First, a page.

A year ago, two of the UK’s top climate scientists reviewed the regulations that Obama has now promised to impose. They weren’t impressed …
The announcement from the Obama administration that the United State’s power sector would deliver a 30% reduction in emissions by 2030 was hailed by many as a breakthrough in meaningful action. John Kerry suggests the “US is setting an example to the world on climate change” whilst Reuters lead on how the “U.S. unveils sweeping plan to slash power plant pollution” and the president of the World Resources Institute declares the proposals to be a “momentous development.”
Dig a little deeper and there is recognition that more still needs to be done. Bryony Worthington tweets “US creeps towards comprehensive climate action plan. Level of cuts too low over too long a time period. Will need tightening. Just like EU,” whilst Connie Hedegaard (European Commissioner for Climate Action) notes how “for Paris to deliver what is needed to stay below a 2°C increase in global temperature, all countries, including the United States, must do even more than what this reduction trajectory indicates.”
But how much more is needed from the US and international community to meet their repeated commitment “to hold the increase in global temperature below 2 degrees Celsius”? And is the US proposal part of the solution or part of the problem?
The United States’ plan to reduce power sector emissions by 30% by 2030 (c.f. 2005) is the jewel in the crown of US mitigation policies. Under current proposals economy-widereductions in total emissions will be much less than 30%; Climate Action Tracker (CAT) estimates emissions will be just 10% below their 2005 level. Yet even if total emissions were to follow the example of the power sector, they would still fall far short of the country’s 2°C commitments enshrined in agreements from the Copenhagen Accord to the Camp David Declaration.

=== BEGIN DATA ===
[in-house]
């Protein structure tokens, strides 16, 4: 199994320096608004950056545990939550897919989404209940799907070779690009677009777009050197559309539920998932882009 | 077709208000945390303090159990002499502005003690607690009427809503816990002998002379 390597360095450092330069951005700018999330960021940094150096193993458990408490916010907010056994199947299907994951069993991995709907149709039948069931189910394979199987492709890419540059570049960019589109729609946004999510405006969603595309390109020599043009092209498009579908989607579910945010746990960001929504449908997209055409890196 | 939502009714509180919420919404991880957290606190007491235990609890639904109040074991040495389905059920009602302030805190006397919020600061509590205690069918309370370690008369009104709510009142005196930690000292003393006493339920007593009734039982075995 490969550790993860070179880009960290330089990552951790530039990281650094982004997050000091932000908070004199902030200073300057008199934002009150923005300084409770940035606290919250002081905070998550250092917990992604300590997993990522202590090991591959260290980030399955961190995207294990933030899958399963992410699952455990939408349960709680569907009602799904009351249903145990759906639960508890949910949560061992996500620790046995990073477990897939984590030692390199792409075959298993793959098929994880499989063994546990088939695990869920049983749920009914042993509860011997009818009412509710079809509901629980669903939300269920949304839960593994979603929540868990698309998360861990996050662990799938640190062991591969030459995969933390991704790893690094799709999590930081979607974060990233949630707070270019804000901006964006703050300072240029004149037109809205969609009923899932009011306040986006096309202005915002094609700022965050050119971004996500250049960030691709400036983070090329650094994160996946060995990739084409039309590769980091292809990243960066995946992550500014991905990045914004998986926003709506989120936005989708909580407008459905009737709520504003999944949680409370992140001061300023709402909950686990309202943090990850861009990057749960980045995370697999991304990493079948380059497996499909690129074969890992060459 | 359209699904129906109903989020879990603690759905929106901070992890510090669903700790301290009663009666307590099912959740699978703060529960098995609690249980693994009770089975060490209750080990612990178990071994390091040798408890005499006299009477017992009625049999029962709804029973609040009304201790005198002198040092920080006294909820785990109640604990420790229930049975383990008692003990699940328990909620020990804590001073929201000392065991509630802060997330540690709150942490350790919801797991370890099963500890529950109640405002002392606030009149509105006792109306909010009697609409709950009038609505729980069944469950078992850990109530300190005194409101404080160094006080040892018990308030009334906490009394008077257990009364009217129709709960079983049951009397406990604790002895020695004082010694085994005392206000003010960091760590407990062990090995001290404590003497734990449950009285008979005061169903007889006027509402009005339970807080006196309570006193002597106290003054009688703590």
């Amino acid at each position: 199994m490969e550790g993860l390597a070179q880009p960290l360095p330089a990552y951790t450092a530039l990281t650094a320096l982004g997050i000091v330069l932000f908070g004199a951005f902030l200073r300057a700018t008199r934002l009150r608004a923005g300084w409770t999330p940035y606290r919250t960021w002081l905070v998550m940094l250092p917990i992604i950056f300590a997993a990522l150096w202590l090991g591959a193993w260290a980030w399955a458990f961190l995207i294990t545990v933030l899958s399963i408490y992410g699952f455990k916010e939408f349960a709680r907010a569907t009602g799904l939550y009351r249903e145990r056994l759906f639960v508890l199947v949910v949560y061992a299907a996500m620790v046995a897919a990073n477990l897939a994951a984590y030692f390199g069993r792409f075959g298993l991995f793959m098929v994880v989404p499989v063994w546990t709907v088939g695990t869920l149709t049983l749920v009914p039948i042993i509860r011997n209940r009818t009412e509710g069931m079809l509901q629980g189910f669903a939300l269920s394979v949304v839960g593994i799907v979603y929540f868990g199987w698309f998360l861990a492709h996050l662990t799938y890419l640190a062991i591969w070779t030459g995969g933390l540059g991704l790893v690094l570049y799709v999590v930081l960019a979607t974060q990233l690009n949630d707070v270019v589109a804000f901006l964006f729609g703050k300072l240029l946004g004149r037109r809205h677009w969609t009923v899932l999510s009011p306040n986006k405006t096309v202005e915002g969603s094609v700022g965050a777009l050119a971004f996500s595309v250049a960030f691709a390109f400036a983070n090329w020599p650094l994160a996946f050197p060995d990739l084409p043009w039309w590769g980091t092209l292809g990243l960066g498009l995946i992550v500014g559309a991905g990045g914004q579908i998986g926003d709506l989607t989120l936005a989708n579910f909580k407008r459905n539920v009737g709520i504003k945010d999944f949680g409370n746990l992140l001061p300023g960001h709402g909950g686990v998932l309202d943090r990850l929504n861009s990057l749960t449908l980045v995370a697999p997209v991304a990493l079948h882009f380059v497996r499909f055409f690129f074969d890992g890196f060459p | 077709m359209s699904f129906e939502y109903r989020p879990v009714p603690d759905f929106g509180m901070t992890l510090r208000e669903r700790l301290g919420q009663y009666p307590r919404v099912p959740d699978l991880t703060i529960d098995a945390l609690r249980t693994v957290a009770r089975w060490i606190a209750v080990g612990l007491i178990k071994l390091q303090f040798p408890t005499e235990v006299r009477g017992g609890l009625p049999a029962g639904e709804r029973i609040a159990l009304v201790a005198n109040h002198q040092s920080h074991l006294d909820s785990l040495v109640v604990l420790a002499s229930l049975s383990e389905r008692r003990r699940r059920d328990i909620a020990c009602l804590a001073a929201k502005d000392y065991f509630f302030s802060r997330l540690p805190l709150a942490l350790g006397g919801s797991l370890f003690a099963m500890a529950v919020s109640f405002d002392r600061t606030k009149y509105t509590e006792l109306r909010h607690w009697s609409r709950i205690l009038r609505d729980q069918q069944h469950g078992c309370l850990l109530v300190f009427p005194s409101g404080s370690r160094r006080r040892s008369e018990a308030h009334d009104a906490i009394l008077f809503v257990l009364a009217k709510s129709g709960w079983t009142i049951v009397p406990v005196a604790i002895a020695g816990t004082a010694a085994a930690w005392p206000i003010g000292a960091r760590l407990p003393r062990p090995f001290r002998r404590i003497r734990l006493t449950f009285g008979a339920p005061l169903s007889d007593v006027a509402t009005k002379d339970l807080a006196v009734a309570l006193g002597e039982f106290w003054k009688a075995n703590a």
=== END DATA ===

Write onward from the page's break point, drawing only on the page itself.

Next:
The EU, with emissions per person just 50% of those for a typical US citizen, needs an across the board reduction of over 80% by 2030 (c.f. 2005) if it is to make its faircontribution to avoiding the 2°C characterization of dangerous climate change. Given the higher per capita emissions of the US, reductions there would need to be greater still.
Consequently, whilst Obama’s proposition is certainly brave within the rarified political environment of Congress, it signals yet another wealthy nation whose weak domestic targets are fatally undermining international obligations around 2°C. The low level of ambition of the US, EU, Russia, China et al is why global emissions are set on a pathway much more aligned with a 4°C to 6°C future (~RCP8.5) than the 2°C of our rhetorical targets.
Moreover, given that temperatures relate to the cumulative build up of CO2 in the atmosphere, failure to radically reduce emissions in the short-term locks in higher temperatures and “dangerous” impacts, particularly for “poorer populations.” Ramping up the mitigation effort post 2030 will simply be too late. This is a challenging message with implications for policy makers (and all of us) that we have thus far refused to countenance.
So whilst the science and maths around 2°C provides an unequivocal basis for radical reductions in emissions from wealthier nations, the politics continues to deliver grand but ultimately ineffectual gestures. Politically Obama’s proposal is certainly courageous and one for which he deserves credit. But scientifically, the 30% target and the collective acquiescence it has triggered, is a death sentence for many of tomorrow’s more vulnerable communities.